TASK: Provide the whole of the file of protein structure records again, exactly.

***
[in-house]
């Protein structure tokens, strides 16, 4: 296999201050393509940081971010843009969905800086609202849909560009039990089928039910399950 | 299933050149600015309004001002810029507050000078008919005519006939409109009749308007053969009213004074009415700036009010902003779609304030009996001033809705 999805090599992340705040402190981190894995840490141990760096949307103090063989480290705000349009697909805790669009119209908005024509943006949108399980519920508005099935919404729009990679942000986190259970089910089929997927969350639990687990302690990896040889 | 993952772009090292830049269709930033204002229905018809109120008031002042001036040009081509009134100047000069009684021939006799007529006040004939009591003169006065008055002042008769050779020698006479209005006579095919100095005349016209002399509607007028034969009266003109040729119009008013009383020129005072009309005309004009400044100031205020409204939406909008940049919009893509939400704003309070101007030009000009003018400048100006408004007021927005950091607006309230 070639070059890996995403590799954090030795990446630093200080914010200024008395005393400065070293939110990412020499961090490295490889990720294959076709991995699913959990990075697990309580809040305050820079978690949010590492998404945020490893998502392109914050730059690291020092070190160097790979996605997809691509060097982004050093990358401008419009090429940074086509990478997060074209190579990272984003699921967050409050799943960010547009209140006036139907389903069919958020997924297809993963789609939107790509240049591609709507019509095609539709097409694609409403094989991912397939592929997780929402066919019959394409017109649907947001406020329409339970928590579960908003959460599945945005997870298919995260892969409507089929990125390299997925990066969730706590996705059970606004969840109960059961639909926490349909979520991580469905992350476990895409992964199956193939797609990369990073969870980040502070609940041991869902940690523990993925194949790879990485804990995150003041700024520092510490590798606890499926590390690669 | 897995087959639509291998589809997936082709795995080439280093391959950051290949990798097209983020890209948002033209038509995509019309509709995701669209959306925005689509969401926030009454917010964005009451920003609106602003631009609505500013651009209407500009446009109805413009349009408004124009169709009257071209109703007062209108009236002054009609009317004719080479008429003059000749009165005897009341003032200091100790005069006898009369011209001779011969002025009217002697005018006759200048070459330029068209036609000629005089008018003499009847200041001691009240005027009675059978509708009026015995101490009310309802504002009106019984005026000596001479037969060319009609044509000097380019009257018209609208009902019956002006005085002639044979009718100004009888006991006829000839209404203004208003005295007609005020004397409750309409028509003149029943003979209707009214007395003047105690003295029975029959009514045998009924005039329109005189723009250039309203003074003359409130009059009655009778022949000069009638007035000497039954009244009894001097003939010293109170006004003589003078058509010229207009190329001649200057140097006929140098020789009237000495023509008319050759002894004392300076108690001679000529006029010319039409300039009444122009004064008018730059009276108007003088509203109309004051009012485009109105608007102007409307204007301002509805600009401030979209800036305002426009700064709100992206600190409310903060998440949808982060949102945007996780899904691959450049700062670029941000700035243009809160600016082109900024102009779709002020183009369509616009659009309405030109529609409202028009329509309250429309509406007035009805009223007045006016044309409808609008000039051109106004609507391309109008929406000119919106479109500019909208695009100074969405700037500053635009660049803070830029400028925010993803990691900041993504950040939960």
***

[in-house]
């Protein structure tokens, strides 16, 4: 296999201050393509940081971010843009969905800086609202849909560009039990089928039910399950 | 299933050149600015309004001002810029507050000078008919005519006939409109009749308007053969009213004074009415700036009010902003779609304030009996001033809705 999805090599992340705040402190981190894995840490141990760096949307103090063989480290705000349009697909805790669009119209908005024509943006949108399980519920508005099935919404729009990679942000986190259970089910089929997927969350639990687990302690990896040889 | 993952772009090292830049269709930033204002229905018809109120008031002042001036040009081509009134100047000069009684021939006799007529006040004939009591003169006065008055002042008769050779020698006479209005006579095919100095005349016209002399509607007028034969009266003109040729119009008013009383020129005072009309005309004009400044100031205020409204939406909008940049919009893509939400704003309070101007030009000009003018400048100006408004007021927005950091607006309230 070639070059890996995403590799954090030795990446630093200080914010200024008395005393400065070293939110990412020499961090490295490889990720294959076709991995699913959990990075697990309580809040305050820079978690949010590492998404945020490893998502392109914050730059690291020092070190160097790979996605997809691509060097982004050093990358401008419009090429940074086509990478997060074209190579990272984003699921967050409050799943960010547009209140006036139907389903069919958020997924297809993963789609939107790509240049591609709507019509095609539709097409694609409403094989991912397939592929997780929402066919019959394409017109649907947001406020329409339970928590579960908003959460599945945005997870298919995260892969409507089929990125390299997925990066969730706590996705059970606004969840109960059961639909926490349909979520991580469905992350476990895409992964199956193939797609990369990073969870980040502070609940041991869902940690523990993925194949790879990485804990995150003041700024520092510490590798606890499926590390690669 | 897995087959639509291998589809997936082709795995080439280093391959950051290949990798097209983020890209948002033209038509995509019309509709995701669209959306925005689509969401926030009454917010964005009451920003609106602003631009609505500013651009209407500009446009109805413009349009408004124009169709009257071209109703007062209108009236002054009609009317004719080479008429003059000749009165005897009341003032200091100790005069006898009369011209001779011969002025009217002697005018006759200048070459330029068209036609000629005089008018003499009847200041001691009240005027009675059978509708009026015995101490009310309802504002009106019984005026000596001479037969060319009609044509000097380019009257018209609208009902019956002006005085002639044979009718100004009888006991006829000839209404203004208003005295007609005020004397409750309409028509003149029943003979209707009214007395003047105690003295029975029959009514045998009924005039329109005189723009250039309203003074003359409130009059009655009778022949000069009638007035000497039954009244009894001097003939010293109170006004003589003078058509010229207009190329001649200057140097006929140098020789009237000495023509008319050759002894004392300076108690001679000529006029010319039409300039009444122009004064008018730059009276108007003088509203109309004051009012485009109105608007102007409307204007301002509805600009401030979209800036305002426009700064709100992206600190409310903060998440949808982060949102945007996780899904691959450049700062670029941000700035243009809160600016082109900024102009779709002020183009369509616009659009309405030109529609409202028009329509309250429309509406007035009805009223007045006016044309409808609008000039051109106004609507391309109008929406000119919106479109500019909208695009100074969405700037500053635009660049803070830029400028925010993803990691900041993504950040939960």